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How to Win at Love

Researchers have been studying many of these topics for decades. Here are some of the essentials of happy and lasting relationships.

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“True love,” “The One,” and “Happily Ever After” are complex things. I tend to think that the chances of two people finding each other, falling in love, and staying in love until “death due them part” is simply a miracle. Luckily, even love has a scientific basis.

Here are some science-based tips that can help you win at love… and marriage.

1. Pick the right game.

Marriage is not for everyone. Studies have shown that approximately 40% of couples married 10 years or more report being happily in- love with their spouse. The remaining 60% are not in-love, with 20% reporting unhappiness in their marriage. Also, about 50% of individuals live content single lives.

Even animals show diversity in pair-bonding strategies. Indeed, our biology plays a significant role in our predisposition for attachment including the ability to sustain feelings of romantic love for a partner over time. These diverse biological systems provide explanations for why some people can remain in-love with the same person for a lifetime, while others tend to quickly lose interest in one partner or need a series (or several) partners to keep the flame of passion alive.

The take-home message is that to win at love, it’s important to know yourself. Marriage (or long-term monogamy) is not for everyone. It requires motivation, time, energy, sacrifice, and willingness to deeply care for another person. Building a family only amplifies the investment (and also joy and reward) associated with marriage and commitment.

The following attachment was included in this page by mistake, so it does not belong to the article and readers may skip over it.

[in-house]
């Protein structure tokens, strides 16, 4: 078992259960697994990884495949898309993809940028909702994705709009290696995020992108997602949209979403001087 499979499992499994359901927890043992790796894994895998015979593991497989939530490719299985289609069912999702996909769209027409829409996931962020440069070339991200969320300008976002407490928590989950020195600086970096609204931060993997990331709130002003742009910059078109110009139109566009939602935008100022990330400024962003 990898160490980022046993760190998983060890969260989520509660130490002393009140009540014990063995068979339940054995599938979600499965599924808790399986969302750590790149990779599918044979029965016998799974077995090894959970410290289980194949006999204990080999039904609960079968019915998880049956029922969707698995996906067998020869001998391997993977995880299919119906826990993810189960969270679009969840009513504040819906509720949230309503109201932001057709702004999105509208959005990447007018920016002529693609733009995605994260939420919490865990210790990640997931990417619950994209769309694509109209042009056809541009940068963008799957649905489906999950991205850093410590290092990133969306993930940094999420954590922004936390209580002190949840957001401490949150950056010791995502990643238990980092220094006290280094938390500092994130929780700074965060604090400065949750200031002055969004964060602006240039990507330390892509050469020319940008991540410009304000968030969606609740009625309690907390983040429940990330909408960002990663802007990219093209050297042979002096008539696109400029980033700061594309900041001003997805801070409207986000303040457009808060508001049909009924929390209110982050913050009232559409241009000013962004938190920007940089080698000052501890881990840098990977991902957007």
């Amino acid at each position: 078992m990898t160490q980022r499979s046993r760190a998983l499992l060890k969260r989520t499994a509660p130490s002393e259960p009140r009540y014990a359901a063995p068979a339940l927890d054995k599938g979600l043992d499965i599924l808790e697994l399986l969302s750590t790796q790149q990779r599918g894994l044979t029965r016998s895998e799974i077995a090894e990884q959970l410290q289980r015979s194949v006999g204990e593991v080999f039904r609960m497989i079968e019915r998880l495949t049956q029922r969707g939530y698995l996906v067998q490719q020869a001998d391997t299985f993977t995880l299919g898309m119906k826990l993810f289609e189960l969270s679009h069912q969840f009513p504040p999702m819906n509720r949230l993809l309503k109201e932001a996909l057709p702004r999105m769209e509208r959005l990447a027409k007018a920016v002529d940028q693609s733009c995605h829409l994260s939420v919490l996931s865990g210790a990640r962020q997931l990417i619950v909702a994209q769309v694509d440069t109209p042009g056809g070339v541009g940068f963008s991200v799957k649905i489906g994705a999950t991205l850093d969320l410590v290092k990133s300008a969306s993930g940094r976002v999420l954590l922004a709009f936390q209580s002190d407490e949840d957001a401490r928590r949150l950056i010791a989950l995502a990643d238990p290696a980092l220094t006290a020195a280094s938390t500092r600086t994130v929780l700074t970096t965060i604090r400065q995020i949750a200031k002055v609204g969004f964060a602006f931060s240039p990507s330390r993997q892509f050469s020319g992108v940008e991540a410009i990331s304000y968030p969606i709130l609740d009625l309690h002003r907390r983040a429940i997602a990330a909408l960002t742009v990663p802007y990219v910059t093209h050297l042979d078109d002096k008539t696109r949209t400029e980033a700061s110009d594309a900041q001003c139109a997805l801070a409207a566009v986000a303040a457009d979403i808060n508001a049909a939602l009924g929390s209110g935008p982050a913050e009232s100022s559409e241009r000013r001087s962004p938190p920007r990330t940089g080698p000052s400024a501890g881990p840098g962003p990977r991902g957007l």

Pick the right partner.

To build a lasting relationship, it’s helpful to pair up with a partner whose relationship goals are aligned with your own. If you and your partner have the same vision for what you want in a relationship, you will both be working in the same direction. Having similar attitudes, values, and preferences also helps. This will provide a solid foundation for your relationship.  

While similarities are helpful, it’s also important to be dissimilar in some ways so that you can experience the excitement of learning new things and expanding your sense of self. This will keep novelty alive, diminish boredom, and fan the flames of love. Variety is the spice of life.

2. Some traits are universally valued by both men and women.

Warmth, expressiveness, kindness, consideration, dependability, loyalty, and honesty are traits that are universally valued by both women and men. Also, competence, humor, intelligence, and good social skills. This is a long list, so keep it in mind. Be mindful about these characteristics. Accentuate your positive ones and work on the weaker ones. Also, observe these in your dating partners.

3. Context.